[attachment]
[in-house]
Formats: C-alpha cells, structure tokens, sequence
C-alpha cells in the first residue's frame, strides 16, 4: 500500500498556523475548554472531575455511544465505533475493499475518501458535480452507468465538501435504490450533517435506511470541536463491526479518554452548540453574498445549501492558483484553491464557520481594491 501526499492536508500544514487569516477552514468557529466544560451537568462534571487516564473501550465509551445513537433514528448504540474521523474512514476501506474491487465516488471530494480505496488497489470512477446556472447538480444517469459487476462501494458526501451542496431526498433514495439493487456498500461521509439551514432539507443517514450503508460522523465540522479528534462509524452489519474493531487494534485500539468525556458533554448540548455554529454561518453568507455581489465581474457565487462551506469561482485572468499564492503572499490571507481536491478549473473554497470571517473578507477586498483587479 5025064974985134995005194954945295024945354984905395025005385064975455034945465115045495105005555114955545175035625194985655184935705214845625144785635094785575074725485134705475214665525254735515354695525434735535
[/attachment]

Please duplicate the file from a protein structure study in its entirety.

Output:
[in-house]
Formats: C-alpha cells, structure tokens, sequence
C-alpha cells in the first residue's frame, strides 16, 4: 500500500498556523475548554472531575455511544465505533475493499475518501458535480452507468465538501435504490450533517435506511470541536463491526479518554452548540453574498445549501492558483484553491464557520481594491 501526499492536508500544514487569516477552514468557529466544560451537568462534571487516564473501550465509551445513537433514528448504540474521523474512514476501506474491487465516488471530494480505496488497489470512477446556472447538480444517469459487476462501494458526501451542496431526498433514495439493487456498500461521509439551514432539507443517514450503508460522523465540522479528534462509524452489519474493531487494534485500539468525556458533554448540548455554529454561518453568507455581489465581474457565487462551506469561482485572468499564492503572499490571507481536491478549473473554497470571517473578507477586498483587479 5025064974985134995005194954945295024945354984905395025005385064975455034945465115045495105005555114955545175035625194985655184935705214845625144785635094785575074725485134705475214665525254735515354695525434735535